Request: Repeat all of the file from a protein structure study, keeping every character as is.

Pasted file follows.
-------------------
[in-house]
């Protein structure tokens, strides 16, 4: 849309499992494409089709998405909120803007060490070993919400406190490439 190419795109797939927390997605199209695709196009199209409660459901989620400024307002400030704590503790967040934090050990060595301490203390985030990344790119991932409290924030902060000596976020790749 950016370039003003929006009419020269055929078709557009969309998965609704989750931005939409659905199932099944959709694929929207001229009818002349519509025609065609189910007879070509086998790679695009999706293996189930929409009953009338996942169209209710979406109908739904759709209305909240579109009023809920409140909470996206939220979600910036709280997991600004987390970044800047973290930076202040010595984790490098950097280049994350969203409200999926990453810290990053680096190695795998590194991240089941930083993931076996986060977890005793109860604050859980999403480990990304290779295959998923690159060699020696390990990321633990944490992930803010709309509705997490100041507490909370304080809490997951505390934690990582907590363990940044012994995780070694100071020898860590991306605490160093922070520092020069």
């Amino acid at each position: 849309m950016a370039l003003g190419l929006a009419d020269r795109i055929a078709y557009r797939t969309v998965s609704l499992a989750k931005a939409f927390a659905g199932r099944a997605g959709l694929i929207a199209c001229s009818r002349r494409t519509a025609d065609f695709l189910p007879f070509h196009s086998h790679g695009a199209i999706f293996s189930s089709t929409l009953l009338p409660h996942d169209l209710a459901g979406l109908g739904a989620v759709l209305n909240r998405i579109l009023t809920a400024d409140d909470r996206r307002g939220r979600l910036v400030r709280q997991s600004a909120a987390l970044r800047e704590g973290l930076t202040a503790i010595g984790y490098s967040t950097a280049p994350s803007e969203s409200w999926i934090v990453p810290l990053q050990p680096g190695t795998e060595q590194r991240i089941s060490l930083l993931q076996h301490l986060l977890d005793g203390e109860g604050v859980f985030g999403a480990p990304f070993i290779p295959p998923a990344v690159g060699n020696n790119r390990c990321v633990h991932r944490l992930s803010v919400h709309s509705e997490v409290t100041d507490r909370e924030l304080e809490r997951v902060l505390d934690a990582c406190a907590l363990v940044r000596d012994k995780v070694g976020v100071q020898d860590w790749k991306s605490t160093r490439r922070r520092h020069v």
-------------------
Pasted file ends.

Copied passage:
[in-house]
């Protein structure tokens, strides 16, 4: 849309499992494409089709998405909120803007060490070993919400406190490439 190419795109797939927390997605199209695709196009199209409660459901989620400024307002400030704590503790967040934090050990060595301490203390985030990344790119991932409290924030902060000596976020790749 950016370039003003929006009419020269055929078709557009969309998965609704989750931005939409659905199932099944959709694929929207001229009818002349519509025609065609189910007879070509086998790679695009999706293996189930929409009953009338996942169209209710979406109908739904759709209305909240579109009023809920409140909470996206939220979600910036709280997991600004987390970044800047973290930076202040010595984790490098950097280049994350969203409200999926990453810290990053680096190695795998590194991240089941930083993931076996986060977890005793109860604050859980999403480990990304290779295959998923690159060699020696390990990321633990944490992930803010709309509705997490100041507490909370304080809490997951505390934690990582907590363990940044012994995780070694100071020898860590991306605490160093922070520092020069």
């Amino acid at each position: 849309m950016a370039l003003g190419l929006a009419d020269r795109i055929a078709y557009r797939t969309v998965s609704l499992a989750k931005a939409f927390a659905g199932r099944a997605g959709l694929i929207a199209c001229s009818r002349r494409t519509a025609d065609f695709l189910p007879f070509h196009s086998h790679g695009a199209i999706f293996s189930s089709t929409l009953l009338p409660h996942d169209l209710a459901g979406l109908g739904a989620v759709l209305n909240r998405i579109l009023t809920a400024d409140d909470r996206r307002g939220r979600l910036v400030r709280q997991s600004a909120a987390l970044r800047e704590g973290l930076t202040a503790i010595g984790y490098s967040t950097a280049p994350s803007e969203s409200w999926i934090v990453p810290l990053q050990p680096g190695t795998e060595q590194r991240i089941s060490l930083l993931q076996h301490l986060l977890d005793g203390e109860g604050v859980f985030g999403a480990p990304f070993i290779p295959p998923a990344v690159g060699n020696n790119r390990c990321v633990h991932r944490l992930s803010v919400h709309s509705e997490v409290t100041d507490r909370e924030l304080e809490r997951v902060l505390d934690a990582c406190a907590l363990v940044r000596d012994k995780v070694g976020v100071q020898d860590w790749k991306s605490t160093r490439r922070r520092h020069v």